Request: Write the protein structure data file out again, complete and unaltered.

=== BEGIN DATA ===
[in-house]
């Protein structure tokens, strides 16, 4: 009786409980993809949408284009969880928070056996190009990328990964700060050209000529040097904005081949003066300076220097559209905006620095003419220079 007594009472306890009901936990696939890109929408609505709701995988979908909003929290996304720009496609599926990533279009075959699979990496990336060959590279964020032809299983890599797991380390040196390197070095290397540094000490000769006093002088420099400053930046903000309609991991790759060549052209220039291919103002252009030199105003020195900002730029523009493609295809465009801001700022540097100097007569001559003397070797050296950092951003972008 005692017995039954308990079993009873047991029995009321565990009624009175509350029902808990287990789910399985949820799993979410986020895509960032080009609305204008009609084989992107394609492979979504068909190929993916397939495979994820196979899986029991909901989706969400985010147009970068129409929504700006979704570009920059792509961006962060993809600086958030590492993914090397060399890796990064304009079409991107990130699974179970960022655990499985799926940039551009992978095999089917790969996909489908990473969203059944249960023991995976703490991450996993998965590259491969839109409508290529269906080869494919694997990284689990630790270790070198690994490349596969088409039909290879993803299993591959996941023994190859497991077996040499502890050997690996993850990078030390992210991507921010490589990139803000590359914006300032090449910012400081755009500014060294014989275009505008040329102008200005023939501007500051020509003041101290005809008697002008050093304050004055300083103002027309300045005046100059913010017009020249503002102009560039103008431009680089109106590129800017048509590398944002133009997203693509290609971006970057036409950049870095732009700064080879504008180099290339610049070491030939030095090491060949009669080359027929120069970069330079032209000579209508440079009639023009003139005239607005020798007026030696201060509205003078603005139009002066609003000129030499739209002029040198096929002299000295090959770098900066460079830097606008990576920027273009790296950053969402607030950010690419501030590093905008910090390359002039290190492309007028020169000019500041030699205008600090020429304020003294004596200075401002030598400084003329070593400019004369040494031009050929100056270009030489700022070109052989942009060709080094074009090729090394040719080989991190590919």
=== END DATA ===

[in-house]
């Protein structure tokens, strides 16, 4: 009786409980993809949408284009969880928070056996190009990328990964700060050209000529040097904005081949003066300076220097559209905006620095003419220079 007594009472306890009901936990696939890109929408609505709701995988979908909003929290996304720009496609599926990533279009075959699979990496990336060959590279964020032809299983890599797991380390040196390197070095290397540094000490000769006093002088420099400053930046903000309609991991790759060549052209220039291919103002252009030199105003020195900002730029523009493609295809465009801001700022540097100097007569001559003397070797050296950092951003972008 005692017995039954308990079993009873047991029995009321565990009624009175509350029902808990287990789910399985949820799993979410986020895509960032080009609305204008009609084989992107394609492979979504068909190929993916397939495979994820196979899986029991909901989706969400985010147009970068129409929504700006979704570009920059792509961006962060993809600086958030590492993914090397060399890796990064304009079409991107990130699974179970960022655990499985799926940039551009992978095999089917790969996909489908990473969203059944249960023991995976703490991450996993998965590259491969839109409508290529269906080869494919694997990284689990630790270790070198690994490349596969088409039909290879993803299993591959996941023994190859497991077996040499502890050997690996993850990078030390992210991507921010490589990139803000590359914006300032090449910012400081755009500014060294014989275009505008040329102008200005023939501007500051020509003041101290005809008697002008050093304050004055300083103002027309300045005046100059913010017009020249503002102009560039103008431009680089109106590129800017048509590398944002133009997203693509290609971006970057036409950049870095732009700064080879504008180099290339610049070491030939030095090491060949009669080359027929120069970069330079032209000579209508440079009639023009003139005239607005020798007026030696201060509205003078603005139009002066609003000129030499739209002029040198096929002299000295090959770098900066460079830097606008990576920027273009790296950053969402607030950010690419501030590093905008910090390359002039290190492309007028020169000019500041030699205008600090020429304020003294004596200075401002030598400084003329070593400019004369040494031009050929100056270009030489700022070109052989942009060709080094074009090729090394040719080989991190590919």